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Hoffmann, R. A wiki for the life sciences where authorship matters. Nature Genetics (2008)

DNA synthesis and viability of a mutT derivative of Escherichia coli WP2 under conditions of amino acid starvation and relation to stationary-phase (adaptive) mutation.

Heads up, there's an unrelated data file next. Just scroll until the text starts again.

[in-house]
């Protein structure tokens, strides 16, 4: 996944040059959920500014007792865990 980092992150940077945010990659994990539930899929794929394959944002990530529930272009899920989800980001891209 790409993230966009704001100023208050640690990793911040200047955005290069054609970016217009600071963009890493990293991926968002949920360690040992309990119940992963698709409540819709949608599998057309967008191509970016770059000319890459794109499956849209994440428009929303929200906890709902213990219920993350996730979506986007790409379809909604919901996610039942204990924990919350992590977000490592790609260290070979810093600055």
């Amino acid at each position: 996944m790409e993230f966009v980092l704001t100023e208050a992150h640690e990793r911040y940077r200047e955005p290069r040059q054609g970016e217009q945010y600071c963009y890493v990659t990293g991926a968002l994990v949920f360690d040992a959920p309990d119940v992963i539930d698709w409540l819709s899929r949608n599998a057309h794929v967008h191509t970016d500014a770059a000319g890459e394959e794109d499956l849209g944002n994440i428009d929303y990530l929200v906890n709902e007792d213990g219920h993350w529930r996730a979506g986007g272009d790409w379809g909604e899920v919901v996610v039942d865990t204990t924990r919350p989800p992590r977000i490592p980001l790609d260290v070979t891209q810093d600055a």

Escherichia coli WP2 bacteria with an ochre amino acid auxotrophy show no evidence of growth during the first few days after plating at densities above 10(8) on plates lacking the required amino acid. They lose viability for some days, and then a subpopulation recovers and there is cell turnover. At very low plating densities (around 10(2) per plate), almost every cell will eventually form a small but visible colony. At intermediate plating densities (10(6) to 10(7) per plate), there is an immediate increase in the number of viable bacteria. The results are consistent with a model that assumes that growth is dependent on trace amounts of tryptophan or a tryptophan-complementing substance and that death is due to extracellular toxic species in the medium, including active oxygen species. Mutations in mutT bacteria under these conditions result from incorporation of 7,8-dihydro-8-oxo-dGTP into DNA and thus largely reflect DNA synthesis associated with the increase in the number of viable cells at the initial density used (10(7) per plate). We show that the increase in cell number and much of this DNA synthesis can be eliminated by the presence of 10(8) scavenger bacteria and by removal of early-arising mutant colonies that release the required amino acid. The synthesis that remains is equivalent to less than a quarter of a genome per day and is marginally reduced, if at all, in a polA derivative. We cannot exclude the possibility that this residual DNA synthesis is peculiar to mutT bacteria due to transcriptional leakiness, although there is no evidence that this is a major problem in this strain. If such DNA synthesis also occurs in wild-type bacteria, it may well be important for adaptive mutation since use of a more refined agar in selective plates both eliminated the initial increase in cell number seen at low density (10(7) per plate) and reduced the rate of appearance of mutants at plating densities above 10(8) per plate.[1]


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